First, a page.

·
Registered
Joined
·
1,387 Posts
Only if one's definition of traditional is imitating high school kids from the 1950's. Grown-ups never dressed like that.
Sinatra did. He left his collar unbottoned while wearing a tie regularly. There is NO WAY anyone could EVER argue that he wasn't stylish.
 

·
Registered
Joined
·
238 Posts
Discussion Starter · #13 ·
Gents above, I did not intend to offend, and it looks like I did. I apologize.
You didn't offend me... but I did think quite hard about where to post this. I admit, part of me said, "where would sartor be most likely to read it...."

On the other question of wearing a tie with a loosened top button, I am undecided. I don't like it, but I sometimes do it because doing so allows me to wear a tie where otherwise it would be seen as overdressing.
 

·
Registered
Joined
·
284 Posts
I just scrolled to the top to make sure this is in the Trad forum. It is, and seems a strange question for this audience. I mean to say ... what about the folks, some here, who dispense with even buttoning the top button while wearing a tied tie? That would turn this discussion upside down.
I'm guilty of that...

For two reasons:

Most otherwise well-fitting RTW shirts are too tight in the neck. I know many people experience this problem.

Outside of traditional business dress or funerals, it is a less stuffy look. I think it pairs especially well with soft button-down collars.
 

·
Registered
Joined
·
608 Posts
I'm guilty of that...

For two reasons:

Most otherwise well-fitting RTW shirts are too tight in the neck. I know many people experience this problem.

Outside of traditional business dress or funerals, it is a less stuffy look. I think it pairs especially well with soft button-down collars.
I was thinking of you in particular Moose, when I wrote what I wrote. I thought it better to drop the topic than justify my post. (I'll see you over in the WAYWT thread)
 

·
Registered
Joined
·
1,387 Posts
I disagree with you.

Sinatra was generally stylish, however when he or anyone for that matter has their top button undone and tie skew they are most definitely not stylish.;)
Ahhhh. It was stylish; it was his personal style. Sinatra always looked very rakish with his tie loosened and collar un-buttoned. I'll submit that this is definitely not a look anyone can carry off or a look that everyone will like but I don't think you can argue that it isn't "stylish." To the contrary something like this is the essence of the word style.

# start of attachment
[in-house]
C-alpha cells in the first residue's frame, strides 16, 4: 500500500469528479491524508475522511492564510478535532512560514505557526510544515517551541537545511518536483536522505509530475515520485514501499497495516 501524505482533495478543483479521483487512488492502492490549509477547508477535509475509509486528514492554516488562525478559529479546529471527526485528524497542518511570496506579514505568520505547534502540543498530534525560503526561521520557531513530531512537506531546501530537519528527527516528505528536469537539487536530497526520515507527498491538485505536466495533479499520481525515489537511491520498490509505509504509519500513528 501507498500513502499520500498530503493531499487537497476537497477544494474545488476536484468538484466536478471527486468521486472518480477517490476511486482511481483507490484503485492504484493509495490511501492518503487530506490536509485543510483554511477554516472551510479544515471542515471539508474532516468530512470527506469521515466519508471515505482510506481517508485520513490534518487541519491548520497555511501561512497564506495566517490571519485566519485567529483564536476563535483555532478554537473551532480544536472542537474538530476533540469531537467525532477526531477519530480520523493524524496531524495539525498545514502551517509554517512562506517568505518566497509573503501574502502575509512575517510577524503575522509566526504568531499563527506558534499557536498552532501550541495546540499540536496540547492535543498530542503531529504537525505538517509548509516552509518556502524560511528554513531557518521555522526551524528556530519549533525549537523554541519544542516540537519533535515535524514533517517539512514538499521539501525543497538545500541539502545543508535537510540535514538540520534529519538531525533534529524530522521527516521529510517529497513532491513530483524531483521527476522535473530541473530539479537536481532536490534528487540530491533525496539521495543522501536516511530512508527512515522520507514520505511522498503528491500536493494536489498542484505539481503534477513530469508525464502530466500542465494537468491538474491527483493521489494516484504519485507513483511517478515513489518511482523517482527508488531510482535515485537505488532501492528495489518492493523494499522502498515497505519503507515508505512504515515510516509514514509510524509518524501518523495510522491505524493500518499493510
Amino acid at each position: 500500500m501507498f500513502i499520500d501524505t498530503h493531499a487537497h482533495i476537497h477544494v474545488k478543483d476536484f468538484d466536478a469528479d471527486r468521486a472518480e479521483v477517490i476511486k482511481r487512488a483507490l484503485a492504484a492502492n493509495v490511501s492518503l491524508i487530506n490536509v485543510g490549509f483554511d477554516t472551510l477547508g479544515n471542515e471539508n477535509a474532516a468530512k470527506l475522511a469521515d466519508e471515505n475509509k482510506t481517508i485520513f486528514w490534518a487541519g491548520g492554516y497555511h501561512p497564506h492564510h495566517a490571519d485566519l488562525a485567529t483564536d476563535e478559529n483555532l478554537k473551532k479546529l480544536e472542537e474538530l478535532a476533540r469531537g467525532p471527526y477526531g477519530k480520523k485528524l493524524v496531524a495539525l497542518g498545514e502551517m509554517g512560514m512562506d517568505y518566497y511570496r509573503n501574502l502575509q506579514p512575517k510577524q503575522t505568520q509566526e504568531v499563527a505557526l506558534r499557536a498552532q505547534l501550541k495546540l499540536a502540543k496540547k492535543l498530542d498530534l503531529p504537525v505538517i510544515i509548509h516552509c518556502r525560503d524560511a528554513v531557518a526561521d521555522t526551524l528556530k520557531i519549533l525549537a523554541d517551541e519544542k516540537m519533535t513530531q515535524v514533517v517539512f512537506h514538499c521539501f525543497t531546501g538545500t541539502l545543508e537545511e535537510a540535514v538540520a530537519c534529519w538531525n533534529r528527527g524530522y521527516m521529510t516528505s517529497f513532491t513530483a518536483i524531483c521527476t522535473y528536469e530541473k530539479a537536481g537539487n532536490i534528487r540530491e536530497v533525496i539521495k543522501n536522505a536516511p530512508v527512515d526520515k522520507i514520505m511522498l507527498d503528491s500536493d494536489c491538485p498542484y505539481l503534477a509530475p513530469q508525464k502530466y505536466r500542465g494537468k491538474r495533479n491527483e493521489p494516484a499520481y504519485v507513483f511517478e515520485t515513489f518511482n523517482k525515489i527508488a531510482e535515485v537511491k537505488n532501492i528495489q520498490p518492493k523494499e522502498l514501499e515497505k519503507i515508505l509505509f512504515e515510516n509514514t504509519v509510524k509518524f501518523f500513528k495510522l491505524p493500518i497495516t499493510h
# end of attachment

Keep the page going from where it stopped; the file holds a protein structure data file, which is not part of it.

I don't want to make this into a semantic argument though. Maybe this is a simple issue of symantics...
 

·
Registered
Joined
·
27 Posts
Sinatra to me is kind of an exception, he could probably get away with most anything. By the way that pic above looks like a skinny Robert Downey Jr. with the other chicks guy :cool:
 

·
Super Moderator
Joined
·
27,866 Posts
Sinatra did. He left his collar unbottoned while wearing a tie regularly. There is NO WAY anyone could EVER argue that he wasn't stylish.
Ahhh - but he was Sinatra, and most of us aren't! :icon_smile_big:

He certainly did have his own personal style, and love it not, I still don't think of it as being traditionally well dressed. He remained, authentically, a rakish kid from Hoboken, and I applaud his sense of style.

On a tangent, I loved his and all of the other costumes in the film Guys and Dolls. Wonderful style! Though of course I wouldn't wear a single one.
 

·
Registered
Joined
·
97 Posts
The tie should completely fill the space. Anything else looks sloppy. Costumers (on TV, movies etc.) are in the main prisoners of present day "fashion" norms that skew to sloppy, improper etc. and can't seem to resist putting a "contemporary" slant on costume of whatever era. It is rare that they get things completely right. Just dig up some old pictures of Cary Grant and other stars of the '30s and '40s and note those crisp knots tight to the top of the inverted V. 'Nuff said.
'

Yes, completely agree! Use larger tie knots, such as the Windsor, for shirts with a wider collar spread. The classic FIH or half Windsor are better suited for shirts with a narrow collar spread or button down collar shirts. I also prefer the FIH know with solid color ties.

Besides the collar, look at your body type. If you have a large neck, then shirts with a wide collar spread are going to look much nicer. A small tie knot on a heavier build man looks like he is choking :eek:
 

·
Super Moderator
Joined
·
27,866 Posts
'
Besides the collar, look at your body type. If you have a large neck, then shirts with a wide collar spread are going to look much nicer. A small tie knot on a heavier build man looks like he is choking :eek:
The Coke bottle effect! :icon_smile_big:

At the time I had the services of a shirtmaker, I had about an 18" neck and 54" chest, and I have a moderately large head. Unfortunately, I'm also fond of club collars, sometimes worn pinned. I had my shirtmaker make the collar itself larger and slightly longer, and liked the result. Since I also had my suits made at the time, the over-all effect was proportionate. Since I received compliments from some other folks who were knowledgeable about such matters, I think the look worked. But your point is a good one, there are limitations.
 
1 - 20 of 20 Posts
This is an older thread, you may not receive a response, and could be reviving an old thread. Please consider creating a new thread.
Top